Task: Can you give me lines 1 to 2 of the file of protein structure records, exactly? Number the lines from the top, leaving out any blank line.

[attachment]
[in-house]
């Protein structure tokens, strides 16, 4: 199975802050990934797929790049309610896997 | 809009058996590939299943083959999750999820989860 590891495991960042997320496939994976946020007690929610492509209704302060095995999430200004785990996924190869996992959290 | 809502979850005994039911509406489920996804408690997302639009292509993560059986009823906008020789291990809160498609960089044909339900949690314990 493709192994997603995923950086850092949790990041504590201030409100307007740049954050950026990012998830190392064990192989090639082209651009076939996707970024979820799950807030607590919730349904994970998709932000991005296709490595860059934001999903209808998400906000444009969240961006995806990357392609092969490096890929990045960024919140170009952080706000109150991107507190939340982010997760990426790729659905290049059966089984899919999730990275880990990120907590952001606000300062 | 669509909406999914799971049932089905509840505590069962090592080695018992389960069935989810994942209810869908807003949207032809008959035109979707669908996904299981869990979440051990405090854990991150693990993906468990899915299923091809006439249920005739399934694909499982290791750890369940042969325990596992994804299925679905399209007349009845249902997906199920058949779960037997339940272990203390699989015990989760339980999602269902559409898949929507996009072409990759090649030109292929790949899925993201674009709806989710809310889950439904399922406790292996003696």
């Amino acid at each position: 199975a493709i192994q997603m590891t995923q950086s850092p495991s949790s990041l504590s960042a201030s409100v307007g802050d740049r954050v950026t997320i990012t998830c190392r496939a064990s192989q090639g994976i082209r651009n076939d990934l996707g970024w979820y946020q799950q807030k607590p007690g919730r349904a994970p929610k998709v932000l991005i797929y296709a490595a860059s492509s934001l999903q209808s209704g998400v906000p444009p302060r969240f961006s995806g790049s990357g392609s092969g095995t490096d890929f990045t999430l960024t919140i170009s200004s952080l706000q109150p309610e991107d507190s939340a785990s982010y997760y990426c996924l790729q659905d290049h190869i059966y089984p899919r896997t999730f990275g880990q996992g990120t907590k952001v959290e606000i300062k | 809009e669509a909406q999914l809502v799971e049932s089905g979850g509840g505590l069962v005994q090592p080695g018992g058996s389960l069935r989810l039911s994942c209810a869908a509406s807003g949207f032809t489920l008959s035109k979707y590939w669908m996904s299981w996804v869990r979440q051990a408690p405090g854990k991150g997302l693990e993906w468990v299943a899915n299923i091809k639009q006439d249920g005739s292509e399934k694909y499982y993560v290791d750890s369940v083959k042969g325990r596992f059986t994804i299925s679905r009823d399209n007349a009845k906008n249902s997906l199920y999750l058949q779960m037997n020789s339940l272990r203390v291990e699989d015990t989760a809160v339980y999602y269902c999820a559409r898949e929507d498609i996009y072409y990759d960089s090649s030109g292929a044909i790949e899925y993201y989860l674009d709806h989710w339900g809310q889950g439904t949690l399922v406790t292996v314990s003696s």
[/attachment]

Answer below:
[in-house]
């Protein structure tokens, strides 16, 4: 199975802050990934797929790049309610896997 | 809009058996590939299943083959999750999820989860 590891495991960042997320496939994976946020007690929610492509209704302060095995999430200004785990996924190869996992959290 | 809502979850005994039911509406489920996804408690997302639009292509993560059986009823906008020789291990809160498609960089044909339900949690314990 493709192994997603995923950086850092949790990041504590201030409100307007740049954050950026990012998830190392064990192989090639082209651009076939996707970024979820799950807030607590919730349904994970998709932000991005296709490595860059934001999903209808998400906000444009969240961006995806990357392609092969490096890929990045960024919140170009952080706000109150991107507190939340982010997760990426790729659905290049059966089984899919999730990275880990990120907590952001606000300062 | 669509909406999914799971049932089905509840505590069962090592080695018992389960069935989810994942209810869908807003949207032809008959035109979707669908996904299981869990979440051990405090854990991150693990993906468990899915299923091809006439249920005739399934694909499982290791750890369940042969325990596992994804299925679905399209007349009845249902997906199920058949779960037997339940272990203390699989015990989760339980999602269902559409898949929507996009072409990759090649030109292929790949899925993201674009709806989710809310889950439904399922406790292996003696």